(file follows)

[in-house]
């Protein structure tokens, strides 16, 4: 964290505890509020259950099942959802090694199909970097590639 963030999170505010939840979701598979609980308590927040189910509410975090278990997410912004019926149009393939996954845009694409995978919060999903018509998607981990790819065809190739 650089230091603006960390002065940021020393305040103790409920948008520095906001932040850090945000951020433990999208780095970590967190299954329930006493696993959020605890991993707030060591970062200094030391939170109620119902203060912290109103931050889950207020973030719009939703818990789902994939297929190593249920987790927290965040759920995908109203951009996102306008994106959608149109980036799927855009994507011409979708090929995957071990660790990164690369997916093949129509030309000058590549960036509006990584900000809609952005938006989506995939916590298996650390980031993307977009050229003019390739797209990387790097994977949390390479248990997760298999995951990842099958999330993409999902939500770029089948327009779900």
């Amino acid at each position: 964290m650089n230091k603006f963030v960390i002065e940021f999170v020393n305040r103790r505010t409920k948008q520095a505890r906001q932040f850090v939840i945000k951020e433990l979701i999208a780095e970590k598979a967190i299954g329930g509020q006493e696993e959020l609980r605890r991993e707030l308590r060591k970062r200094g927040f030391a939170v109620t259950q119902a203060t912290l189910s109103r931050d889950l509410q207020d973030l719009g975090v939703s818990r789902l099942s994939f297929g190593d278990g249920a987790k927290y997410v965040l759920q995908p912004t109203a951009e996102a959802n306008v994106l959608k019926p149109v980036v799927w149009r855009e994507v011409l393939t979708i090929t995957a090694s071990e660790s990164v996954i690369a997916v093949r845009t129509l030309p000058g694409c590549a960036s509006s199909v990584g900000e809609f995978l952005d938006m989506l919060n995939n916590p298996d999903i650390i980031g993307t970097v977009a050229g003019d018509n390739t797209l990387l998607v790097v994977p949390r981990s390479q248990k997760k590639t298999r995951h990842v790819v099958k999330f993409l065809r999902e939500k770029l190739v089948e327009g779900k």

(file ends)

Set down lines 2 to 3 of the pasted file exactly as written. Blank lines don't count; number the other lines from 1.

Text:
């Protein structure tokens, strides 16, 4: 964290505890509020259950099942959802090694199909970097590639 963030999170505010939840979701598979609980308590927040189910509410975090278990997410912004019926149009393939996954845009694409995978919060999903018509998607981990790819065809190739 650089230091603006960390002065940021020393305040103790409920948008520095906001932040850090945000951020433990999208780095970590967190299954329930006493696993959020605890991993707030060591970062200094030391939170109620119902203060912290109103931050889950207020973030719009939703818990789902994939297929190593249920987790927290965040759920995908109203951009996102306008994106959608149109980036799927855009994507011409979708090929995957071990660790990164690369997916093949129509030309000058590549960036509006990584900000809609952005938006989506995939916590298996650390980031993307977009050229003019390739797209990387790097994977949390390479248990997760298999995951990842099958999330993409999902939500770029089948327009779900």
């Amino acid at each position: 964290m650089n230091k603006f963030v960390i002065e940021f999170v020393n305040r103790r505010t409920k948008q520095a505890r906001q932040f850090v939840i945000k951020e433990l979701i999208a780095e970590k598979a967190i299954g329930g509020q006493e696993e959020l609980r605890r991993e707030l308590r060591k970062r200094g927040f030391a939170v109620t259950q119902a203060t912290l189910s109103r931050d889950l509410q207020d973030l719009g975090v939703s818990r789902l099942s994939f297929g190593d278990g249920a987790k927290y997410v965040l759920q995908p912004t109203a951009e996102a959802n306008v994106l959608k019926p149109v980036v799927w149009r855009e994507v011409l393939t979708i090929t995957a090694s071990e660790s990164v996954i690369a997916v093949r845009t129509l030309p000058g694409c590549a960036s509006s199909v990584g900000e809609f995978l952005d938006m989506l919060n995939n916590p298996d999903i650390i980031g993307t970097v977009a050229g003019d018509n390739t797209l990387l998607v790097v994977p949390r981990s390479q248990k997760k590639t298999r995951h990842v790819v099958k999330f993409l065809r999902e939500k770029l190739v089948e327009g779900k």